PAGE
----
Free Flashlight Apps for Your Smartphone May Be Spying on You, Say Security Experts

Free Flashlight Apps for Your Smartphone May Be Spying on You, Say Security Experts
The Federal Trade Commission has cracked down on one of the most popular apps for Android mobile devices.

They seem like the most harmless of the thousands of free apps available for download to your smartphone, offering to turn your device’s camera flash into a handy torch.
But these and other free apps have the ability to spy on the smartphone owner who downloads them without bothering to read the lengthy and confusing terms of use.
Many flashlight apps may be able to detect the location of the phone, details of its owner and their contacts, and even the content of text messages, according to security experts and even the U.S. consumer-protection agency, the Federal Trade Commission (FTC).
In December of last year, the FTC cracked down on one of the most popular apps for Android mobile devices, which agreed to settle FTC charges that its free app, which allows a device to be used as a flashlight, deceived consumers regarding the use of geolocation information. The flashlight app shared customer data with advertising networks and other third parties.
The FTC’s target was Goldenshores Technologies, LLC, managed by Erik M. Geidl. This is the company behind the “Brightest Flashlight Free” app, which has been downloaded tens of millions of times by Android users.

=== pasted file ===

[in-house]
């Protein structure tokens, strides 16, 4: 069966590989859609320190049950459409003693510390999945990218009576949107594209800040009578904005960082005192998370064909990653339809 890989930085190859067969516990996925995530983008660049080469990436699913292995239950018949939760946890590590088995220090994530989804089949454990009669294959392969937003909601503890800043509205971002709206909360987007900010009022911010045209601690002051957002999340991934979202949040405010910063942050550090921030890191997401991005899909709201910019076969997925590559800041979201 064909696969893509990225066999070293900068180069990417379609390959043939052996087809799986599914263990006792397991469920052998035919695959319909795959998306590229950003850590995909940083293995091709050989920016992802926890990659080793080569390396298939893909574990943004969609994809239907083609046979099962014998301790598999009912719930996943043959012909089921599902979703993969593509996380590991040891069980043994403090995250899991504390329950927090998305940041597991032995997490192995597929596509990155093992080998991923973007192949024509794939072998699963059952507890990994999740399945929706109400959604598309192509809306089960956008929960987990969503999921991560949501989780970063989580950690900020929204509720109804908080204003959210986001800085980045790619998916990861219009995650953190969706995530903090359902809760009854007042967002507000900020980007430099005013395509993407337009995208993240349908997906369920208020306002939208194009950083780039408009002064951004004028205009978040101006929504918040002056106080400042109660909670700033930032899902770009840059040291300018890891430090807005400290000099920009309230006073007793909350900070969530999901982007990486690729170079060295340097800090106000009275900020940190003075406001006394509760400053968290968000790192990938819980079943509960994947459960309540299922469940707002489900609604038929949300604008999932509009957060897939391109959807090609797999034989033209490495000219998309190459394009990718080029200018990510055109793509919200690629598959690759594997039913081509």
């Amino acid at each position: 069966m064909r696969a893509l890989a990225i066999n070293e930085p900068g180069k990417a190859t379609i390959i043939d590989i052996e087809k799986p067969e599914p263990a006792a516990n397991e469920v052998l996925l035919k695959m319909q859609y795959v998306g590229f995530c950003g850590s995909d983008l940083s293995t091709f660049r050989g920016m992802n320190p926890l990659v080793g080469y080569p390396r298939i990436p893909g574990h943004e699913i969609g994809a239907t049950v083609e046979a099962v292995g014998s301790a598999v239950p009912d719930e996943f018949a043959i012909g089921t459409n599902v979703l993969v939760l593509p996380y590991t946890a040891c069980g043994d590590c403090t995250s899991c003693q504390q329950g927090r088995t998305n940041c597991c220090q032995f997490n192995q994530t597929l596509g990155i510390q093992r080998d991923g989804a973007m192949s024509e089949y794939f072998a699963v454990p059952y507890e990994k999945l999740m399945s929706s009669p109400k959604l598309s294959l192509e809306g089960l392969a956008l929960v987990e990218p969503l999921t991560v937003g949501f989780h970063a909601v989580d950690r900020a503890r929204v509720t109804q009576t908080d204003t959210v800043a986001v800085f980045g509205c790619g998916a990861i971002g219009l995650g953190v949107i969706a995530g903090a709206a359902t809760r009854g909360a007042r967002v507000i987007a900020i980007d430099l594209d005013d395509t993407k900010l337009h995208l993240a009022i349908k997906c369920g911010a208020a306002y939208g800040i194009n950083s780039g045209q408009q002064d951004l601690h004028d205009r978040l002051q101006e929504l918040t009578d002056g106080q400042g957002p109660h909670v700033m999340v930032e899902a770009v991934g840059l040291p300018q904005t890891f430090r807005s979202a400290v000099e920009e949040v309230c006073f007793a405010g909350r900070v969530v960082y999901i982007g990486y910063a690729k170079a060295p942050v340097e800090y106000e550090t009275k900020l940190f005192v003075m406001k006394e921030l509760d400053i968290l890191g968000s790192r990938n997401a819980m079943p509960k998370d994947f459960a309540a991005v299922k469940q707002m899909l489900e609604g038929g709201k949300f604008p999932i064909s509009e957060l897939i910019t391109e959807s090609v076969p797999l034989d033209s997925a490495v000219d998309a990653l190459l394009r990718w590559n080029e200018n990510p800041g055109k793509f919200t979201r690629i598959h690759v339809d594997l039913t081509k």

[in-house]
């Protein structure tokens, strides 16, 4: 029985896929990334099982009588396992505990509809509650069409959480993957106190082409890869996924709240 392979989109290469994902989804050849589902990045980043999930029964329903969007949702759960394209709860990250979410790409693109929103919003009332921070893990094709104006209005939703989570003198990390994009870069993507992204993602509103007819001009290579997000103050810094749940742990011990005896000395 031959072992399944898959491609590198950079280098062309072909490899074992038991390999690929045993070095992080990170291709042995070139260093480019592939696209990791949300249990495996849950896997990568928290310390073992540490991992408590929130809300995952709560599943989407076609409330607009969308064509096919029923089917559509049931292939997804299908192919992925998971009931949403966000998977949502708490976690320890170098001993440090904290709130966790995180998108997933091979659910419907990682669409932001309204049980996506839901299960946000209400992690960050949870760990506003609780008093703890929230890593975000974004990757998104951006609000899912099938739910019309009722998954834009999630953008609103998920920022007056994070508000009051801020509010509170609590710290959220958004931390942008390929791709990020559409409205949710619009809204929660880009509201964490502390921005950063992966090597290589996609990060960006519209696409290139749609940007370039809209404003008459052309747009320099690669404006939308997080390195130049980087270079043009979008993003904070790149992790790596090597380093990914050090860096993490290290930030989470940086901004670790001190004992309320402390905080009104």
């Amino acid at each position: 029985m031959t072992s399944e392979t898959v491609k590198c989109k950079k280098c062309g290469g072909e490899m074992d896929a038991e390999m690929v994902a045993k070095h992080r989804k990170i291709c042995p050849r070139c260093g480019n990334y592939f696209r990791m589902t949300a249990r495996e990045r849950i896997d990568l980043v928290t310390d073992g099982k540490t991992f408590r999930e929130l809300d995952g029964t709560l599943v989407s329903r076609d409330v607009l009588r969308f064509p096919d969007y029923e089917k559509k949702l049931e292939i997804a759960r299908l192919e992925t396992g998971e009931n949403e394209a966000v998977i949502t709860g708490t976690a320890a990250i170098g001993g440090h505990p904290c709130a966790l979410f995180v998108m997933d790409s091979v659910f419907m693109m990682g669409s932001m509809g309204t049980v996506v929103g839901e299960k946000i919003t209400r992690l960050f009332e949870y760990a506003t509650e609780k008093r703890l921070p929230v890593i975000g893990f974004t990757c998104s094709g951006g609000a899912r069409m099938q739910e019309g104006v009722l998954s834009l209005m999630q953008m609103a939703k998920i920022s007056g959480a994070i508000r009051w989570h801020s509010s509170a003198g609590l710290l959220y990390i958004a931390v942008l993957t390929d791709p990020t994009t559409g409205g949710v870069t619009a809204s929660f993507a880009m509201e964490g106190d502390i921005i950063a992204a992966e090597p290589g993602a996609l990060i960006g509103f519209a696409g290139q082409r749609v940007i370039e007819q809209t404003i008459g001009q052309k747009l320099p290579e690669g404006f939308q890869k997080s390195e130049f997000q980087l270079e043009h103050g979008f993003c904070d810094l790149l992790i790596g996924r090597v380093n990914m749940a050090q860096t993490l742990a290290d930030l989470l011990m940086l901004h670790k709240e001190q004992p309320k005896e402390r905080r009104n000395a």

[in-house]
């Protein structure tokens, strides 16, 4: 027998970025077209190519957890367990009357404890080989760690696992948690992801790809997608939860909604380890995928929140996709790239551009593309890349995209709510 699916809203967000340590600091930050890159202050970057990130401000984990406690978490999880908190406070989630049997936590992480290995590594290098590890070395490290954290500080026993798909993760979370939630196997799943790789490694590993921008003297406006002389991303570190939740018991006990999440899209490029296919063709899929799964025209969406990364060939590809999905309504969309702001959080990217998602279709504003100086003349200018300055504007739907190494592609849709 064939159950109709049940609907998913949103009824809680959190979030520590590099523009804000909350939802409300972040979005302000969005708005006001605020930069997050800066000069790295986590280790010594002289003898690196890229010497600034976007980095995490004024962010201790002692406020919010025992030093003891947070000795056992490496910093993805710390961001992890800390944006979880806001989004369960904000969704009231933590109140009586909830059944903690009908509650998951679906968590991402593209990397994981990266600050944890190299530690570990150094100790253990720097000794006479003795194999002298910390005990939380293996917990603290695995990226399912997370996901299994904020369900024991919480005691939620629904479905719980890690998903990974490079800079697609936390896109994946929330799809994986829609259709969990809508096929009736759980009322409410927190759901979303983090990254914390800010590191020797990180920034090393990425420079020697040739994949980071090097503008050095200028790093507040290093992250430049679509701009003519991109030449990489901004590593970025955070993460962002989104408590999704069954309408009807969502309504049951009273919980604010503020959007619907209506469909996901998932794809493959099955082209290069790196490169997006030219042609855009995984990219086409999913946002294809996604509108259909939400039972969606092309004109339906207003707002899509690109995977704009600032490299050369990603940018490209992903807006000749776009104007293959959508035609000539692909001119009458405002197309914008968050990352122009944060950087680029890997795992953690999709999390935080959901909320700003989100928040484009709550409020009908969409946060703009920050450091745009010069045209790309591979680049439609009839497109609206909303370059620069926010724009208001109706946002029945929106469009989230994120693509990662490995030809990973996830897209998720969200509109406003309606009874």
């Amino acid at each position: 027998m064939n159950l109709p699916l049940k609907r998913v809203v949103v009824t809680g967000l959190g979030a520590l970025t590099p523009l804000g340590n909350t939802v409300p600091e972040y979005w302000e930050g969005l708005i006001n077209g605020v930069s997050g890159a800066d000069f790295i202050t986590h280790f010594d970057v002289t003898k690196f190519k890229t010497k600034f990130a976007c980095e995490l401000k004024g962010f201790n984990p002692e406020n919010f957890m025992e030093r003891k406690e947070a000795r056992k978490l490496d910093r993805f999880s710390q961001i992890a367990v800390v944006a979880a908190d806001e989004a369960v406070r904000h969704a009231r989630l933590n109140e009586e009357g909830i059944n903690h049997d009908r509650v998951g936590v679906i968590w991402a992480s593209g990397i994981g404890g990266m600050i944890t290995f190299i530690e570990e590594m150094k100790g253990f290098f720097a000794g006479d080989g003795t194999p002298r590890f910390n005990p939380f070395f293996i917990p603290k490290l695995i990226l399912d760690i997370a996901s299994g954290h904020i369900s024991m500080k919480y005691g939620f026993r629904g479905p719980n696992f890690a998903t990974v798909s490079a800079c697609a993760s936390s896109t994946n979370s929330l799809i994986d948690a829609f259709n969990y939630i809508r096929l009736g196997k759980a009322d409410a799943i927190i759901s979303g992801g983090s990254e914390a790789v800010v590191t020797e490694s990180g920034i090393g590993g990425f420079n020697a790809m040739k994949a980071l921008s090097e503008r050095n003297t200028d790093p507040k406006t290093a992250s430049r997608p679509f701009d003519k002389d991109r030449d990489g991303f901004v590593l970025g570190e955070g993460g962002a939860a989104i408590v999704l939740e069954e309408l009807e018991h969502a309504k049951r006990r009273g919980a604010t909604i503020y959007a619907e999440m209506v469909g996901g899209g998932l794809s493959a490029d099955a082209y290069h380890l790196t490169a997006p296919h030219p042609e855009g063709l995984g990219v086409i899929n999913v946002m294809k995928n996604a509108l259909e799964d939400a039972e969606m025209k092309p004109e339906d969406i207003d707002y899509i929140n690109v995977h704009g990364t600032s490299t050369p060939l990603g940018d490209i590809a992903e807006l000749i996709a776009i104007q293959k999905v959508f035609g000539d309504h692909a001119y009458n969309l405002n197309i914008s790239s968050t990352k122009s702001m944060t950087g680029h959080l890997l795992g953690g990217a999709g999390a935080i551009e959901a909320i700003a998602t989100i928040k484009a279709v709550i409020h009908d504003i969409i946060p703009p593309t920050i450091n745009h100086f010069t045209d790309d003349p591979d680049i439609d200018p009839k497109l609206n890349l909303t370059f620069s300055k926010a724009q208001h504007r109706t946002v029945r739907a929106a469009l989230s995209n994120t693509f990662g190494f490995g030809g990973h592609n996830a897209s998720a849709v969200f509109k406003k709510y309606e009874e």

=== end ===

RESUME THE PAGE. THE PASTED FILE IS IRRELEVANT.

Other similar apps include the Super-Bright LED Flashlight and the Tiny Flashlight+LED.
Few customers understand that many of these apps have capabilities beyond switching on the phone’s light, according to American cyber-security firm SnoopWall, whose founder Gary Miliefsky has advised the US government.

“We’ve all become victims of installing many apps on our smartphones and tablets that do much more than the service they should provide,” Mr Miliefsky told the Daily Mail. “We have opened a Pandora’s Box to online predators, cyber criminals and spies – all through these apps we foolishly trust.”
Security experts and consumer advocates warn smartphone users that they should be diligent about reading the terms of use for any free app.
The business model of many free apps involve selling their customers’ data.

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